What do these books have in common? Examination of gender roles, in a society where women are in control and men in a subordinate role.
In Glory Season, there are three kinds of people--men, clones, and vars. Clones and vars are both female, but with a difference. Vars and males are the product of sexual reproduction, clones of amazonogenesis, where the male is necessary for conception but contributes nothing genetically to the child. Reproductive systems have been tied to seasonal cues so that in the summer, men are more inclined towards sex and violence, and women will produce vars or male children; in the winter, men are more docile, but the women are more eager to reproduce, since at this point they will produce clone-children. (Winter is also called "Glory Season", because of an iridescent substance called glory that falls from the sky during these times. Hence the title.)
Vars, if they can find an unused niche and thrive, can found clone-families of their own, which is every var's ambition, and one in which few succeed. Males tend to be sailors; in some parts of the world, they're shut away in the summer so they don't cause trouble. They also play various versions of Conway's Game of Life as a form of recreation.
The main character is a var named Maia, who has a twin sister Leie, which makes them somewhat of an oddity--not quite clones, but closer than most vars. They leave their clan-home and set off in search of their fortunes. They quickly get separated when their ships are attacked by pirates, and for most of the book Maia thinks Leie is dead.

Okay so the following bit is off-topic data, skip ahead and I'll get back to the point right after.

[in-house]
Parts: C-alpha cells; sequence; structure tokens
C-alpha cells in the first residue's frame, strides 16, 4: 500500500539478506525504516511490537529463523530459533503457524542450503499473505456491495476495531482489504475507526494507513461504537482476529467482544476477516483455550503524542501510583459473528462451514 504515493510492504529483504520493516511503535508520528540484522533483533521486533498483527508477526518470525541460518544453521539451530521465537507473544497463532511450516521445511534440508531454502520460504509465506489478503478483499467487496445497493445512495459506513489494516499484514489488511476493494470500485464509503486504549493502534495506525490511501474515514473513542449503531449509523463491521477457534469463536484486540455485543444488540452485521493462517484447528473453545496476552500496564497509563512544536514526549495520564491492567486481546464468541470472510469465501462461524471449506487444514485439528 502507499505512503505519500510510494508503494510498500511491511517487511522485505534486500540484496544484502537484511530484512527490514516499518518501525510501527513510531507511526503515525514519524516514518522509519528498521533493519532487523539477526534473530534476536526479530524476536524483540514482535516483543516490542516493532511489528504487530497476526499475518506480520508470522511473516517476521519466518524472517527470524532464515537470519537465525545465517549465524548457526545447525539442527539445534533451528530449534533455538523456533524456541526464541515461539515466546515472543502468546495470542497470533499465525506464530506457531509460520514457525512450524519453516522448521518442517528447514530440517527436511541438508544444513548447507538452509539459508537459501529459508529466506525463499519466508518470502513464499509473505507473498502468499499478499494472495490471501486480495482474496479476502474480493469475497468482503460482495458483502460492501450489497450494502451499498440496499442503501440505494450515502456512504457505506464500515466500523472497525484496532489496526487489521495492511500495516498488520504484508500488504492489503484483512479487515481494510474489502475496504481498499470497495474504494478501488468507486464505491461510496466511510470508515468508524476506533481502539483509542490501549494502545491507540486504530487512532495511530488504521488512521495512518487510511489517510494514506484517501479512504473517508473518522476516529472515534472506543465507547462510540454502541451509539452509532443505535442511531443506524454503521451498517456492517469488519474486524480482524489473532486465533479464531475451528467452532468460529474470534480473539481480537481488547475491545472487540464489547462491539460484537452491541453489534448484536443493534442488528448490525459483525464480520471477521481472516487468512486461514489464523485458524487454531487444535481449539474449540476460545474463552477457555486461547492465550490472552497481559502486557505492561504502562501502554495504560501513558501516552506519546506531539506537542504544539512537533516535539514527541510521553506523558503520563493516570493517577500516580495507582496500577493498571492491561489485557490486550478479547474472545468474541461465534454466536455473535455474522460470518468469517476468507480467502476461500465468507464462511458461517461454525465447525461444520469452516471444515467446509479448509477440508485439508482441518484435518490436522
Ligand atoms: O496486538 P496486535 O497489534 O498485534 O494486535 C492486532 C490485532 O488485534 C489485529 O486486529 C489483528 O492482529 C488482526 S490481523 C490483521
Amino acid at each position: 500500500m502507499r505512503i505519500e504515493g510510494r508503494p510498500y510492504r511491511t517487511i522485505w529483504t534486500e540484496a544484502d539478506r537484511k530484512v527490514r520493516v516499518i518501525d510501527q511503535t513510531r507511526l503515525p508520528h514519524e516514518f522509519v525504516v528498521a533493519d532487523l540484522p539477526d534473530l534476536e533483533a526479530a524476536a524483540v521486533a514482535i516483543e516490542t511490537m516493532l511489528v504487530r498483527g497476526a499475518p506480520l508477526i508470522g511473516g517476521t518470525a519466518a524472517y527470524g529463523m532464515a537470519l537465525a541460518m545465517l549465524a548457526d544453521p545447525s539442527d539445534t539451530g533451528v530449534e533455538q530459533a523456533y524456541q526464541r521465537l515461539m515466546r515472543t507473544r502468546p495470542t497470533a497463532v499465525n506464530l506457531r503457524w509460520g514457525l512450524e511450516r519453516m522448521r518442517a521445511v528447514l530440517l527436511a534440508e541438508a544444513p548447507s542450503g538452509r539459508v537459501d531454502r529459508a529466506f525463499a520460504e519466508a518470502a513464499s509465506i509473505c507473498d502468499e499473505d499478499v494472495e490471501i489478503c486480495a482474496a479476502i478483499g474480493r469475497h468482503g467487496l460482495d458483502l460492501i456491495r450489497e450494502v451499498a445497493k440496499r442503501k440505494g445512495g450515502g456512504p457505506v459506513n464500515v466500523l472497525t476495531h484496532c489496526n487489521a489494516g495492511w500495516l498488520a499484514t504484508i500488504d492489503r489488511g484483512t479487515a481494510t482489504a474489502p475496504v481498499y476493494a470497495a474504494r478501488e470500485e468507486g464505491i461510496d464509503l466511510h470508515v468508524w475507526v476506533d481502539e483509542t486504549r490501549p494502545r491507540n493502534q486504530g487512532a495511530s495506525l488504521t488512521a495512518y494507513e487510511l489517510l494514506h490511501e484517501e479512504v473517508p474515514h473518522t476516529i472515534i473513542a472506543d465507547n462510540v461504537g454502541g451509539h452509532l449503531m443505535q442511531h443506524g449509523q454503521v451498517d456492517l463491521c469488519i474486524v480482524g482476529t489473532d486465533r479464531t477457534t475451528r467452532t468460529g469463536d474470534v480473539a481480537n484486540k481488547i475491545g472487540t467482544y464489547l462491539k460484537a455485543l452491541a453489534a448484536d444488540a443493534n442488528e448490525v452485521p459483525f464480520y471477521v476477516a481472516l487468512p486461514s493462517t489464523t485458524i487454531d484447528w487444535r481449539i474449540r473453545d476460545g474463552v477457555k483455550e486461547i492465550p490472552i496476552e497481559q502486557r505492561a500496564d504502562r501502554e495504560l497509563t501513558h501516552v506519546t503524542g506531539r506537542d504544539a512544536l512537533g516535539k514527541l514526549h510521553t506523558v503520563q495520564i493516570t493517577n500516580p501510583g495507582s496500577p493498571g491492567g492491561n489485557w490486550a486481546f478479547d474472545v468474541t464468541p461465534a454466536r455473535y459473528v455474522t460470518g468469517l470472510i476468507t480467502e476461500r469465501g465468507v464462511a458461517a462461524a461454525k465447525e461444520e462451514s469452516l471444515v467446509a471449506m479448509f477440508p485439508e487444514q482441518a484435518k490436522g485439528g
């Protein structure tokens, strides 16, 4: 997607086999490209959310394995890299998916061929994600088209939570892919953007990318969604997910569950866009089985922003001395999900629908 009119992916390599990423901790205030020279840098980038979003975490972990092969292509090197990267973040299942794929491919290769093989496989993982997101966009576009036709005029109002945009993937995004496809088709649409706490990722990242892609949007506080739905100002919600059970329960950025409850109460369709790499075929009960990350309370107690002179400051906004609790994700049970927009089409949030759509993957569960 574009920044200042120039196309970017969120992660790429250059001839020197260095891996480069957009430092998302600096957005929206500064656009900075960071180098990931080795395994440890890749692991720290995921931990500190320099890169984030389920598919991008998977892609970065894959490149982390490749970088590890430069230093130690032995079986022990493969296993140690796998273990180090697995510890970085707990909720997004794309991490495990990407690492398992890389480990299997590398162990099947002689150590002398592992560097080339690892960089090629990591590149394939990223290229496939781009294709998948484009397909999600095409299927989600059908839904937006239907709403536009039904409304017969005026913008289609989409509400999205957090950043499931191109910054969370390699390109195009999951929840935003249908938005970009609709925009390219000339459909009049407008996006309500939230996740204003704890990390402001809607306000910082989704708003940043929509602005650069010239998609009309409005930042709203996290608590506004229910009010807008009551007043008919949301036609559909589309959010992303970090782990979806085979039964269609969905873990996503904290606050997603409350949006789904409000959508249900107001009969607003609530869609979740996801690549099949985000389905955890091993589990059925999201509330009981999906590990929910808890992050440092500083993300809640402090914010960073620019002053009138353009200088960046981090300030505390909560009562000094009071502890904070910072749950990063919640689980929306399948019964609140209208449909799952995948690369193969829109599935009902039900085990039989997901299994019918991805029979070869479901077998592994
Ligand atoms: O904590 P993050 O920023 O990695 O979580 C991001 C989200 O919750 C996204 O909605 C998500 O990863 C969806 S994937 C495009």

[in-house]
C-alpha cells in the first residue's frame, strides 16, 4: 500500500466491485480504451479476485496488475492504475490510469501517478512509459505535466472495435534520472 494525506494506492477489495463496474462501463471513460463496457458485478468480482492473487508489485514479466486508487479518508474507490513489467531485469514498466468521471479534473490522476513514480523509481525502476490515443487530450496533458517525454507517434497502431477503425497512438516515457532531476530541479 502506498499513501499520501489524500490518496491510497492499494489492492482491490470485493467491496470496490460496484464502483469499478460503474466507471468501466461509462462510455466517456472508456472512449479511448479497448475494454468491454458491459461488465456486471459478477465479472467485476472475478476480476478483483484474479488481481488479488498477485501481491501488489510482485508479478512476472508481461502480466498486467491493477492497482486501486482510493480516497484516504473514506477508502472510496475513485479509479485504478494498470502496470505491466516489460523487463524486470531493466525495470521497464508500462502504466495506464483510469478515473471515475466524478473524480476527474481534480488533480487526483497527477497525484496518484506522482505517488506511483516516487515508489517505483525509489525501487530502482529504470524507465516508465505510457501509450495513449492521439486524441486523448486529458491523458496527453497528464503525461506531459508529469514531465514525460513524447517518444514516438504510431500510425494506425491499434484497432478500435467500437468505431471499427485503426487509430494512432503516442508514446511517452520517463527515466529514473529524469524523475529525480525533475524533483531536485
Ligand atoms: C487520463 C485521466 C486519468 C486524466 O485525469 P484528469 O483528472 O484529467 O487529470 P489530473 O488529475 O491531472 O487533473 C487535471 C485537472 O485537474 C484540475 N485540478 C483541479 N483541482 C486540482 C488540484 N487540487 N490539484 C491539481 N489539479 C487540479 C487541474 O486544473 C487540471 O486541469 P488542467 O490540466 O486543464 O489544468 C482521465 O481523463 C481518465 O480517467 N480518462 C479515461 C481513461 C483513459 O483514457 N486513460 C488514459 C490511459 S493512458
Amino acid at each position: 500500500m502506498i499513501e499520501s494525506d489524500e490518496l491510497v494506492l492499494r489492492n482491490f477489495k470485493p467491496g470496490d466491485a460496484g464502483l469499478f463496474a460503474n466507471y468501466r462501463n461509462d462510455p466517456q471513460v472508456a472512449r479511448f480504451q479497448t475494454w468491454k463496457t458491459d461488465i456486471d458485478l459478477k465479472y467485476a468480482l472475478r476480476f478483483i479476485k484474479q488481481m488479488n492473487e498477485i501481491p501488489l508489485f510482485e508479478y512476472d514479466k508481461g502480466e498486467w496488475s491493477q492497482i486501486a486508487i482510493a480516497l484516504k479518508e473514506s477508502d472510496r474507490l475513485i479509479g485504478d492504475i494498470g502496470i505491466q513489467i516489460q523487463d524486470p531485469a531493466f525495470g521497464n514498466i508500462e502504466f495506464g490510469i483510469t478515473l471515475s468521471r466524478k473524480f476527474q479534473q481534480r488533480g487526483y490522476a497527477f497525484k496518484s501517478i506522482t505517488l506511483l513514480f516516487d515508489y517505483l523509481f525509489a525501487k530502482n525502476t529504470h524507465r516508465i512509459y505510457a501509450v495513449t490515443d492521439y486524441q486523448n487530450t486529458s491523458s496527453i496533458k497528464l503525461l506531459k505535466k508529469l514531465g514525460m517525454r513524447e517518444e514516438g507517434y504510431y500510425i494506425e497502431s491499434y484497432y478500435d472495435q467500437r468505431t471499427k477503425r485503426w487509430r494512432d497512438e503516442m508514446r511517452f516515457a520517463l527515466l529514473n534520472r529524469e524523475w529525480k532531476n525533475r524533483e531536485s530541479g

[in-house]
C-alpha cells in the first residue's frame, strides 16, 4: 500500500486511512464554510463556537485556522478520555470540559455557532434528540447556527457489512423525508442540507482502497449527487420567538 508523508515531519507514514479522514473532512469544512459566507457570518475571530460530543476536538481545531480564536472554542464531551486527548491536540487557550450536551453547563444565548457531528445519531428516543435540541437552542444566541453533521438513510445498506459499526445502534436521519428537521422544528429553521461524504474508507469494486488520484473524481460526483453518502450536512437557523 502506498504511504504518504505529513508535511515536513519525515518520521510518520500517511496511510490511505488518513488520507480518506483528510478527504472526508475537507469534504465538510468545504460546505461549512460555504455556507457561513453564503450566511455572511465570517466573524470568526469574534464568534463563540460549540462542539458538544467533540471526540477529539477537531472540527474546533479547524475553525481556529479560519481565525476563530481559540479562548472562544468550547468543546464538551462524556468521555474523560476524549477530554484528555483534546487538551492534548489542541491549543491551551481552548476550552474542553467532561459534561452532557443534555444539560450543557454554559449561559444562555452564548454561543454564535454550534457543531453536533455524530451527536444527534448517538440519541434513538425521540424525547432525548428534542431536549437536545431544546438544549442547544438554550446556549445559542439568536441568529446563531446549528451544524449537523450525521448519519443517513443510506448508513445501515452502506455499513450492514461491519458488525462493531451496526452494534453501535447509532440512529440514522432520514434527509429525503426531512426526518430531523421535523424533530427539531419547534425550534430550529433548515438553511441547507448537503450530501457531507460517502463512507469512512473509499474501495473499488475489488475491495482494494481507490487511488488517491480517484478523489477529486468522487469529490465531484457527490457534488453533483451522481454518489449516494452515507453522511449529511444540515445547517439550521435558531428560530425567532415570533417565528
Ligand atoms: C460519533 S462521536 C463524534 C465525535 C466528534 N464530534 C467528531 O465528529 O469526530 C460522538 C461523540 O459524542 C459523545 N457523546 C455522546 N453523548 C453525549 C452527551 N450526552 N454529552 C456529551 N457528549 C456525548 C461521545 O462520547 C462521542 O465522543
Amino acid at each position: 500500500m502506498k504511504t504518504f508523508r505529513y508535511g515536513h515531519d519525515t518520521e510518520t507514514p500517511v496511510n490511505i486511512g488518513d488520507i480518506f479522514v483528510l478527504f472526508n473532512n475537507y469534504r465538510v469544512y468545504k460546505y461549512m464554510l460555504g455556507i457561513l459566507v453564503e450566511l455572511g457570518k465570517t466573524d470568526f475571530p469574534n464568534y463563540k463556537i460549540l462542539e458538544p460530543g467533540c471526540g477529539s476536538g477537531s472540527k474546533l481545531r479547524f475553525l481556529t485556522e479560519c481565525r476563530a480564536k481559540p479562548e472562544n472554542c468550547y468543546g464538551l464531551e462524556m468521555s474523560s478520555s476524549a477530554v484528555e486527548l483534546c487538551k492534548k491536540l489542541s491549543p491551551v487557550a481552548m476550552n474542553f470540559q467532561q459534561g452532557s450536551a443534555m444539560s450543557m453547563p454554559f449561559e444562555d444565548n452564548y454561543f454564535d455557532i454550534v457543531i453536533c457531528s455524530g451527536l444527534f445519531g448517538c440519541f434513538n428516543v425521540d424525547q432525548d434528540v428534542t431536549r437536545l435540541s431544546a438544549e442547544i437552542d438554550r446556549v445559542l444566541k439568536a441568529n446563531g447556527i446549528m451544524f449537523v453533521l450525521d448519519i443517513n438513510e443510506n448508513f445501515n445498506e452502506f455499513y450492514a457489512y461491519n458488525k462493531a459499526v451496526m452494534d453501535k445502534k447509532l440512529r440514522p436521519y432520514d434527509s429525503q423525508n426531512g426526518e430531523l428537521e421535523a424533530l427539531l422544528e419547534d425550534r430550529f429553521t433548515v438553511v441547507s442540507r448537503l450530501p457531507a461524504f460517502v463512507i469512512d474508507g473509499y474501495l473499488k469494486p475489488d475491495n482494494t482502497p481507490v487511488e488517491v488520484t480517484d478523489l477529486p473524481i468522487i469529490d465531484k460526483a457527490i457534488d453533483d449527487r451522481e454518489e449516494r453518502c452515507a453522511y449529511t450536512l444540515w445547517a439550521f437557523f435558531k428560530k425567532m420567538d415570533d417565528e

Maia ends up working inland, where she stumbles onto some unsavoury activities involving a drug that makes men more enthusiastic in the winter; she is found out and thrown into a prison. There she makes the acquaintance of Renna, whom she later(when they are both rescued)finds out is a male. And not just any male--a male from space.
The rest of the book involves their attempts to get Renna back to the capital. In the process, they stumble on the remnants of an ancient stronghold of men, and then of ancient technology, and try to escape from their numerous enemies. Then they have to start deciding how to deal with rejoining the rest of humanity.
It starts a bit slowly, but once Maia gets herself into trouble it doesn't let up much. Brin avoids a few of the more obvious things he could have done, and pulls out a surprise or two before the end. And it has a fair bit to say about relations between the sexes, too, though it rarely or never descends into didacticism.
%A Brin, David
%T Glory Season
%I Bantam Spectra
%C New York
%D June 1993
%G ISBN 0-553-07645-0
%P 564 pp.
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